Perhaps what Halsted meant when he promised to "cure" carcinoma of the breast was to remove the immediate and recurring misery, not the disease itself or its eventual outcome. In Halsted's paper, published in 1894, he acknowledges: "The efficiency of an operation is measured truer in terms of local recurrence than of ultimate cure."3(p302) But Halsted's zealous victory over local recurrence assumed a life of its own and later followers confused elimination of symptoms with a remedy for the disease. In the urgency to effect an absolute cure, progressively more and more tissue was expunged in an attempt to avert "recurrence." The concept that removing the breast would erase the disease was irresistibly seductive. It is useful to trace the intellectual origins of this theory.
A Short History of Ideas: Virchow's Influence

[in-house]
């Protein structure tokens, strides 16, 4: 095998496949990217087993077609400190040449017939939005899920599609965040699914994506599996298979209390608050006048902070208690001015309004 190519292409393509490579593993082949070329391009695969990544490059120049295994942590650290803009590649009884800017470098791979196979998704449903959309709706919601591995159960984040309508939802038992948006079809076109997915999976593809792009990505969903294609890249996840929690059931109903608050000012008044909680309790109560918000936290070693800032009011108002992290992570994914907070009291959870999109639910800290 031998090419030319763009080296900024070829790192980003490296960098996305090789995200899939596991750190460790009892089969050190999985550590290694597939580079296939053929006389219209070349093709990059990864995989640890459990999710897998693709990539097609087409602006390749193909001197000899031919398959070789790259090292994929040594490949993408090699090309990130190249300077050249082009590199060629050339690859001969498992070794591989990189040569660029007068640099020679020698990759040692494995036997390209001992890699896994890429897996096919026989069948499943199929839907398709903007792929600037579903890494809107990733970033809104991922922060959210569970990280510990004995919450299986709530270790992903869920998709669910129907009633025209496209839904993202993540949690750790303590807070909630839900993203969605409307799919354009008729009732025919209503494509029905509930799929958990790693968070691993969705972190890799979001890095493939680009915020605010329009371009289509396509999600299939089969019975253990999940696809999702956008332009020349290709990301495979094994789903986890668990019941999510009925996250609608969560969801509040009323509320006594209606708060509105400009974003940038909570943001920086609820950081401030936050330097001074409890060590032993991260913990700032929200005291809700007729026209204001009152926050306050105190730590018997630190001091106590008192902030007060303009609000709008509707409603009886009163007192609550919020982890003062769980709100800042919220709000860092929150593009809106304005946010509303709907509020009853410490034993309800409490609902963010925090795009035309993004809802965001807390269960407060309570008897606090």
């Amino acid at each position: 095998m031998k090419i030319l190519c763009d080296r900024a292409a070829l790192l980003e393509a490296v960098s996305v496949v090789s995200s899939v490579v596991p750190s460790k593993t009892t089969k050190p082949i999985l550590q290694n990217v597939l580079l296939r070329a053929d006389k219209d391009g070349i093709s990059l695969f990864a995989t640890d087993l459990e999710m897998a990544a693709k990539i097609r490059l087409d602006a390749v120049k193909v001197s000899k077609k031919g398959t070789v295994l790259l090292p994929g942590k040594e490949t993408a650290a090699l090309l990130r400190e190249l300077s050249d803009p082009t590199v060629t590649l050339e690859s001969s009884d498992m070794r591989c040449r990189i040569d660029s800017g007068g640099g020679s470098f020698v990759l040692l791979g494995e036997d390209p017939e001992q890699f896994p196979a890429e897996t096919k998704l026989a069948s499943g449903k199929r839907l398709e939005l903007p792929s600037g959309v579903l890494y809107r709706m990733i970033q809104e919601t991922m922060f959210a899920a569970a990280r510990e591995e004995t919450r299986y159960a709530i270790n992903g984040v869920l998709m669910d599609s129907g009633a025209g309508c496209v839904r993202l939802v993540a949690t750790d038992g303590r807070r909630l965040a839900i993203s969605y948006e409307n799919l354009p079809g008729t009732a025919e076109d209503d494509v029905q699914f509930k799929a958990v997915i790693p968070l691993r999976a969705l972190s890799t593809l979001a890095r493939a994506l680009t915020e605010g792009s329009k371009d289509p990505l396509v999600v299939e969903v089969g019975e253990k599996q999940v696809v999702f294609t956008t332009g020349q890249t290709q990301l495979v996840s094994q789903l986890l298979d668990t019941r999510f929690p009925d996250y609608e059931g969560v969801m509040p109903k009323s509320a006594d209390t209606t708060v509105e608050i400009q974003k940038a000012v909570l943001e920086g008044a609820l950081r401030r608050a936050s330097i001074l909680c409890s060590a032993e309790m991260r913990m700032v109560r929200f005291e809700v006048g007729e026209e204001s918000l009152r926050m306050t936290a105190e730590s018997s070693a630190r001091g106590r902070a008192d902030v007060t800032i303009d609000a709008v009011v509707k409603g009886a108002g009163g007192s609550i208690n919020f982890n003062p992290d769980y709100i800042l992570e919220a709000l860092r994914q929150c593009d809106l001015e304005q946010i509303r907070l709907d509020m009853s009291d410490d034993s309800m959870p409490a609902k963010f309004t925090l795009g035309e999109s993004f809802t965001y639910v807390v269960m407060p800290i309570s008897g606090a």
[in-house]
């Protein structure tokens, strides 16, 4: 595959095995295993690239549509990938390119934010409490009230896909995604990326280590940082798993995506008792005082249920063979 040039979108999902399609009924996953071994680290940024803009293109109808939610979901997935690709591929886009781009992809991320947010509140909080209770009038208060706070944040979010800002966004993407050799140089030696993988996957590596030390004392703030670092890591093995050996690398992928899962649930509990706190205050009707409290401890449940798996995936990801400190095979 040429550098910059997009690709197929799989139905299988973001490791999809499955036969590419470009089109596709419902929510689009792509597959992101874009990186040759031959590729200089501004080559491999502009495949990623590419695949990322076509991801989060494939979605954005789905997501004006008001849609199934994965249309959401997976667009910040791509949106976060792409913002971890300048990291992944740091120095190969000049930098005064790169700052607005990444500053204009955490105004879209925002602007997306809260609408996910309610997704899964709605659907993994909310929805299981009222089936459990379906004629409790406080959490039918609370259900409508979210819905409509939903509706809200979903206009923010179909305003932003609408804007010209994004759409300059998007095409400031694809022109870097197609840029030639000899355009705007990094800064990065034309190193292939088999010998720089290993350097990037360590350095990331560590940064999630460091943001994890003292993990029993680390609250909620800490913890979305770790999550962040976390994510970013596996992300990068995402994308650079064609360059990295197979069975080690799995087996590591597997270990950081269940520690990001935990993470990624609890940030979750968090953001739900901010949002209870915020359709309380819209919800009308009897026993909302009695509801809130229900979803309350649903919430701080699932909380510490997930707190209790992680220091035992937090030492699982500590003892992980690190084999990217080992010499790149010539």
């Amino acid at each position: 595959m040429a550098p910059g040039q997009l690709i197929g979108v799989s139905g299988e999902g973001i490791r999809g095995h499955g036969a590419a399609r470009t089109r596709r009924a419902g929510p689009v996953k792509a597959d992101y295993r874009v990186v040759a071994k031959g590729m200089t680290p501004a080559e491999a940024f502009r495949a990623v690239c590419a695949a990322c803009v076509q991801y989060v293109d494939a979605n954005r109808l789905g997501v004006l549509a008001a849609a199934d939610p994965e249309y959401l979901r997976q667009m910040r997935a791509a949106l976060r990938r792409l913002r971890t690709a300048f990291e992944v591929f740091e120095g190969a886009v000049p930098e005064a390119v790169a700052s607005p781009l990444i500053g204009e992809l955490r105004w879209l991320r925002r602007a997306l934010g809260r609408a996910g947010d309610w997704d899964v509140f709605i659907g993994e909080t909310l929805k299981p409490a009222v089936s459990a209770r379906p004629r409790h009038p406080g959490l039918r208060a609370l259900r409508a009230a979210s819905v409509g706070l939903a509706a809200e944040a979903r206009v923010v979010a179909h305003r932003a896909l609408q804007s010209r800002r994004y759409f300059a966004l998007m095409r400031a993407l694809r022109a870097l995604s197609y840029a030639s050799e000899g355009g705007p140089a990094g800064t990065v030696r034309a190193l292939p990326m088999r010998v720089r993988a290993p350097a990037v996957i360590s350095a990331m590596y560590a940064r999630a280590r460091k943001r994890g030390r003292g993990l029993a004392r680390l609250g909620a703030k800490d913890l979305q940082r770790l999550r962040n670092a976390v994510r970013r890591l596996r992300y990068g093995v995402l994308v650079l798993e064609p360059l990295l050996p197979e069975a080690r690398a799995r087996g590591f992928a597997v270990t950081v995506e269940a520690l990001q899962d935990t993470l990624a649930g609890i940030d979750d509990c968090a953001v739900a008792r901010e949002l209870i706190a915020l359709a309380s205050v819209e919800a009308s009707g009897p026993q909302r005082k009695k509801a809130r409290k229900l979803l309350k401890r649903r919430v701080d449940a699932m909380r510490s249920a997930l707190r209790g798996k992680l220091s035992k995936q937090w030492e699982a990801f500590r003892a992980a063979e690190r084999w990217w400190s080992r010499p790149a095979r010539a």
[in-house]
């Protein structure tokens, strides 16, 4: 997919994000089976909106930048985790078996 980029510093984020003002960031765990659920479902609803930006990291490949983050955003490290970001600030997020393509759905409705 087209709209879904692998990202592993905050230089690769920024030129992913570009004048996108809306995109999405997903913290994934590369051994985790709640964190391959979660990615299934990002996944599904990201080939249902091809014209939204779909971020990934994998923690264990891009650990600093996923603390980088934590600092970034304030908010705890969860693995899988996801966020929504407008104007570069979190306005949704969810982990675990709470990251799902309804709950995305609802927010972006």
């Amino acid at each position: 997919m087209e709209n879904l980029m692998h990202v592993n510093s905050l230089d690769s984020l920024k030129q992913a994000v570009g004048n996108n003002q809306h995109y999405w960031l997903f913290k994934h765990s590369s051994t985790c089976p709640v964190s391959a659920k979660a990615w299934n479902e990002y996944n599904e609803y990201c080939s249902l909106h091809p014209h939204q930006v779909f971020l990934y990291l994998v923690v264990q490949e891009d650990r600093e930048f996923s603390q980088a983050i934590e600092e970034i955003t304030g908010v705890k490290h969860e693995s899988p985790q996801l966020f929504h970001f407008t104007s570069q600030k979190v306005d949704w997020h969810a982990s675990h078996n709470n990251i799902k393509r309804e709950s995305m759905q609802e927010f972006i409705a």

Tuberculosis, the sovereign disease of the 19th century, was the leading cause of death, as feared as it was widespread. In Europe, the work of the German physician Rudolph Virchow (1821-1902), the father of "cellular pathology," advanced medical knowledge. His contributions were substantial; for example, he identified leukemia in 1845 and in 1846 articulated the process by which blood clots become obstructive. At a time when medical focus was narrowed to the courses of particular diseases, Virchow both broadened and magnified the lens by gazing into the nature of specific pathophysiological processes. He mapped the tissue reactions of atrophy, hypertrophy, inflammation, embolism, necrosis, tuberculosis, cancer, fibrosis, and calcification. Many of Virchow's concepts have withstood the test of decades, but a few of his ideas were off course. Because of his immense stature, however, his faulty conclusions were also fully embraced and perhaps disproportionately influential.